10/25/2017 1:11:00 PM Safehome's Light The Night Gala A 30th Anniversary Celebration
Safehome Systems Inc. in Covington hosted its first Light the Night Gala Saturday evening at the Historic Masonic Theatre in Clifton Forge, celebrating Safehome’s 30th anniversary of assisting victims of domestic violence and sexual abuse. The evening featured silent and live auctions of donated items, with funds raised going toward the efforts of Safehome in assisting victims and their children. Pictured, Safehome Executive Director Tamy Mann speaks during the Light the Night Gala. (D.S. Crosier Photo)
If you’ve ever read a biography on an organization or individual, the phrase “humble beginnings” is typically used.
Sometimes it’s used a lot, making the phrase a bit overdone.
When telling the story of Safehome Systems Inc., though, “humble beginnings” truly describes where the Covington-based organization has come in its 30 years.
From its earliest incarnation — with domestic violence victims and their children staying in private homes — to its first official shelter on Main Street in Covington in 1987 and now to its current location, the legacy of Safehome began, earnestly, with humble beginnings.
Celebrating what Safe-home has meant to the lives of countless survivors of domestic violence and sexual abuse brought a large crowd to the Historic Masonic Theatre in Clifton Forge Saturday evening for the Light the Night Gala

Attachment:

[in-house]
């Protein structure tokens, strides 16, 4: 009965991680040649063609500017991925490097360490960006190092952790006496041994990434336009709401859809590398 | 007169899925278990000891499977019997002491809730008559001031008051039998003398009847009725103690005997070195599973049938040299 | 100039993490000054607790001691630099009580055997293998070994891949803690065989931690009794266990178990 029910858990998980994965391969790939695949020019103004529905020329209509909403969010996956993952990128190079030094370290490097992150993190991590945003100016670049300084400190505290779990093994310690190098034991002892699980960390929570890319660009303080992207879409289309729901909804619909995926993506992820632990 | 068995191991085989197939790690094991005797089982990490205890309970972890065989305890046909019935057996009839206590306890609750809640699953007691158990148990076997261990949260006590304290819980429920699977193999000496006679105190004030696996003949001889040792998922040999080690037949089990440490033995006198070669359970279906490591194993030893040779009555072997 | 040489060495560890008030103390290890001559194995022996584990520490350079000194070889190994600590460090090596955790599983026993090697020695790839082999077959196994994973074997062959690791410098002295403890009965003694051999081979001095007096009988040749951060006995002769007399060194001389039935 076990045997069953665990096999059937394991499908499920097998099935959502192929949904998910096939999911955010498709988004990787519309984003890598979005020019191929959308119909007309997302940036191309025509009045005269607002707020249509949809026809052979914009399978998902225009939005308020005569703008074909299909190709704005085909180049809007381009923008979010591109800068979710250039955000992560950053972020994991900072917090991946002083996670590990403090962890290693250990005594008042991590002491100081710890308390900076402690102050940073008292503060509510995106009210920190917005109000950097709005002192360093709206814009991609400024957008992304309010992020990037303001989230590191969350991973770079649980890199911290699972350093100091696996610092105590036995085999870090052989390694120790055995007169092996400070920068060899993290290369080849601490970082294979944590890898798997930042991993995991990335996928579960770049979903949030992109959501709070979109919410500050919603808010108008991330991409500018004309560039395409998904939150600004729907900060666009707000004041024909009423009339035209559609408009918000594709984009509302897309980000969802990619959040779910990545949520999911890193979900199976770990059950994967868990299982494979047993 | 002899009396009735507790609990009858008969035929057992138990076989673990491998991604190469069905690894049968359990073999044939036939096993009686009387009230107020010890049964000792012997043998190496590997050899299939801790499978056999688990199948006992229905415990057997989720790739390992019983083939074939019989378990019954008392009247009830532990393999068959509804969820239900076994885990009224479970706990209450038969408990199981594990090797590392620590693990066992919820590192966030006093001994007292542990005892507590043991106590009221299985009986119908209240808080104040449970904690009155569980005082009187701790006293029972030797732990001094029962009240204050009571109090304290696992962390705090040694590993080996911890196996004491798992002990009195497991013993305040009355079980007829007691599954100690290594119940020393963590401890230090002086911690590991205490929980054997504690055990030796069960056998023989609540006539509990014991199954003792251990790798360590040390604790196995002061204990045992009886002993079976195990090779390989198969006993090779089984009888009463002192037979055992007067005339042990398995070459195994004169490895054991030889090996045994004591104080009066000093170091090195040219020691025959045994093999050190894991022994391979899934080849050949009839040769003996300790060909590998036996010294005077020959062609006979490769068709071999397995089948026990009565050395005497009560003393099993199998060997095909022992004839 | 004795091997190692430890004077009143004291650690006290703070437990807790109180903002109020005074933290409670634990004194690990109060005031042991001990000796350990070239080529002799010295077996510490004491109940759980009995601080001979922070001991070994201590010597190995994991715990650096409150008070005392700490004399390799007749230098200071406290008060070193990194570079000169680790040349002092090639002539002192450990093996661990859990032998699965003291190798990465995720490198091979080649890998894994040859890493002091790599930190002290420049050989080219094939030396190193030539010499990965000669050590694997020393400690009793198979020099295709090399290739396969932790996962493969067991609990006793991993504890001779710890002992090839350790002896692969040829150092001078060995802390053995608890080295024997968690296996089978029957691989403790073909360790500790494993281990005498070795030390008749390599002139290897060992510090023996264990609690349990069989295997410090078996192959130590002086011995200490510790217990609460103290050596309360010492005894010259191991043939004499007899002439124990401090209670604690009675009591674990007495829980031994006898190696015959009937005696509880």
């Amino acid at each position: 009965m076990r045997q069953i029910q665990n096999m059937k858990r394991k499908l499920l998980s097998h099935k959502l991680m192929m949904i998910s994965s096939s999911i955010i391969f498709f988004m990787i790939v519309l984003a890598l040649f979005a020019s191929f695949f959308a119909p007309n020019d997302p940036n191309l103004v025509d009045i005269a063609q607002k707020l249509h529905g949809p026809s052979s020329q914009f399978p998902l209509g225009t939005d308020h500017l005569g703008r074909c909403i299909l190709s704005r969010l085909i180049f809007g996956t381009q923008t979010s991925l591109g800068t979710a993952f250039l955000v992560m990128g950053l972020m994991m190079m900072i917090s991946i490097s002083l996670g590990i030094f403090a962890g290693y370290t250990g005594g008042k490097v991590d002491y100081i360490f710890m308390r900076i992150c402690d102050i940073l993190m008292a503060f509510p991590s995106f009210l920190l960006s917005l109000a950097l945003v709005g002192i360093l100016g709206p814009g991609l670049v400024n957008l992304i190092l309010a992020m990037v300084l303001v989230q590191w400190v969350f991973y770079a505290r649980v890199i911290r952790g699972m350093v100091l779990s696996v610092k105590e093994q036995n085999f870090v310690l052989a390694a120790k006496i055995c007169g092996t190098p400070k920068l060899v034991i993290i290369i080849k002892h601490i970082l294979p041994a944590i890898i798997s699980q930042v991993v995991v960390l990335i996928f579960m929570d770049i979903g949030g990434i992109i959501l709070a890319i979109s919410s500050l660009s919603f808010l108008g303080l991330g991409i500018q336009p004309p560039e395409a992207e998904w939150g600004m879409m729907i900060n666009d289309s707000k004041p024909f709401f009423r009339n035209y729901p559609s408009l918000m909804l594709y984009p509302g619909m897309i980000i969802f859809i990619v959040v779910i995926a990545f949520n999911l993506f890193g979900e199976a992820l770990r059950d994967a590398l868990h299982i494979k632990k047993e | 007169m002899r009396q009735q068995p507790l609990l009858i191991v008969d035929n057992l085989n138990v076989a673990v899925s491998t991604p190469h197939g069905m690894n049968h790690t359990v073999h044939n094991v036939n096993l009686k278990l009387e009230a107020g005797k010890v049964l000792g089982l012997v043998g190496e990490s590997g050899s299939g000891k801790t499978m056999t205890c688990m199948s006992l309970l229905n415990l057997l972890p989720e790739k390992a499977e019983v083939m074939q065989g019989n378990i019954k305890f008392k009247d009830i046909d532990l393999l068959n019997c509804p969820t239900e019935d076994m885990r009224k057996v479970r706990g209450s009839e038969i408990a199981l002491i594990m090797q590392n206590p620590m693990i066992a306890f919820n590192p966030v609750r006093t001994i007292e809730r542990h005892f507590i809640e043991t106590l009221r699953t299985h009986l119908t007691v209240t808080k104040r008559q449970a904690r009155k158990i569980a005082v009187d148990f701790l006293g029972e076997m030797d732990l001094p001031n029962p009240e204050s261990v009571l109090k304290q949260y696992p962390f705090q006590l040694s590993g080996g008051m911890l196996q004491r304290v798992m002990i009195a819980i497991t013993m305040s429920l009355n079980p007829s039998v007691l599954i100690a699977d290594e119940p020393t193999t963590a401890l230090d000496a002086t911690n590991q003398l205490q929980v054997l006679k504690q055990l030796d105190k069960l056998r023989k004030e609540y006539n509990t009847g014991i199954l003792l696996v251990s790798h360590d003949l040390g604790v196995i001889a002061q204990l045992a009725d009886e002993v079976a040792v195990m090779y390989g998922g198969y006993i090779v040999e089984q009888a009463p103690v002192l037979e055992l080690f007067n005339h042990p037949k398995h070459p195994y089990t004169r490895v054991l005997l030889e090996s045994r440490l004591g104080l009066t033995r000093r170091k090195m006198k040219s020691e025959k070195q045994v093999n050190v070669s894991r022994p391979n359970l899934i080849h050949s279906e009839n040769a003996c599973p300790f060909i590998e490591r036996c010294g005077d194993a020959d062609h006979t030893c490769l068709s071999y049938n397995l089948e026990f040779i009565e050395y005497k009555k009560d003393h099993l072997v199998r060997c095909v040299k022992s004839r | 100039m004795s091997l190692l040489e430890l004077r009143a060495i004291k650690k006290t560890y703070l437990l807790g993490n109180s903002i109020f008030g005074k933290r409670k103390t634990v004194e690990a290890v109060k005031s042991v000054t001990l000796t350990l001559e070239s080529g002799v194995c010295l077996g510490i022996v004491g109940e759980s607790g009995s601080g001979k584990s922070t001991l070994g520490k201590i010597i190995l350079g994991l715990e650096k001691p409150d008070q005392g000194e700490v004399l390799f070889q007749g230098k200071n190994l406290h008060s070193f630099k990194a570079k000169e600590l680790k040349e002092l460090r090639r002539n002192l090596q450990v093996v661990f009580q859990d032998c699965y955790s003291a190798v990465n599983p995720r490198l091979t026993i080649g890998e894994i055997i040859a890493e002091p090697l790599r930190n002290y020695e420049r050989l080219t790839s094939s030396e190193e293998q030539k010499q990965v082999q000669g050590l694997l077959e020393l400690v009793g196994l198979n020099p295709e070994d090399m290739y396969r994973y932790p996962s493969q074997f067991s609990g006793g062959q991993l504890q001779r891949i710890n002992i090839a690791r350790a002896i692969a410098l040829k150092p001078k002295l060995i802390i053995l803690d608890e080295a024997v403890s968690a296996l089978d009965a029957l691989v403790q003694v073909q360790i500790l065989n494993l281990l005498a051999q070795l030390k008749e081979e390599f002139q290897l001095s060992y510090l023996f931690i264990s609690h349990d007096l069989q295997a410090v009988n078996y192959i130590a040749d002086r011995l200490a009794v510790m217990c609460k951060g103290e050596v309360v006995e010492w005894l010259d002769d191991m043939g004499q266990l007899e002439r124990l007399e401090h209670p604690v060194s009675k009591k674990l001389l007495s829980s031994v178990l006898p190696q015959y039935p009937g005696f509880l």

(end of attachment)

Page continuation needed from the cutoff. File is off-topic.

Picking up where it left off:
The evening featured remarks by Safehome board President Betsy Arritt, Executive Director Tamy Mann and Covington Vice-Mayor David Crosier.
Silent and live auctions were held to raise funds to assist Safehome in the daily fulfilment of its mission.
Music for the event was provided by Marc Sizemore.
Live auction items included a rocker recliner, donated by Grand Home Furnish-ings; a Thomas Kincaid print, donated by Teenie Kegley; a Myrtle Beach vacation, donated by Judy Casteele, and a custom playhouse, built and donated by Union Church Millworks.
Current members of the Safehome board of directors include Betsy Arritt, president; Tracey Spangler, vice-president; Teenie Kegley, treasurer; Janet Bryan, secretary, and Julie Jennings, the Rev. Bill Hartsfield, Lana Kemper, Christopher Shiraki, Renee Cardwell and Janet Seldomridge.
Domestic Violence A Survivor’s Story October is Domestic Violence Awareness Month and the following piece was recently submitted to The Virginian Review.
It’s written from the perspective of a domestic violence survivor, who asked she remain anonymous, and relates how Safehome helped her through her ordeal and helped her find her voice as someone who now works with other victims of domestic violence and sexual abuse.
October is historically a bad month for me for a number of reasons, but that's not the reason I'm writing today.
October 17th marks two anniversaries for me.
I was assaulted both physically and sexually by an ex-boyfriend, seven years ago.
The attack was so bad that when I got back to campus (I was taking classes full time) the campus counselor sent me to the emergency room.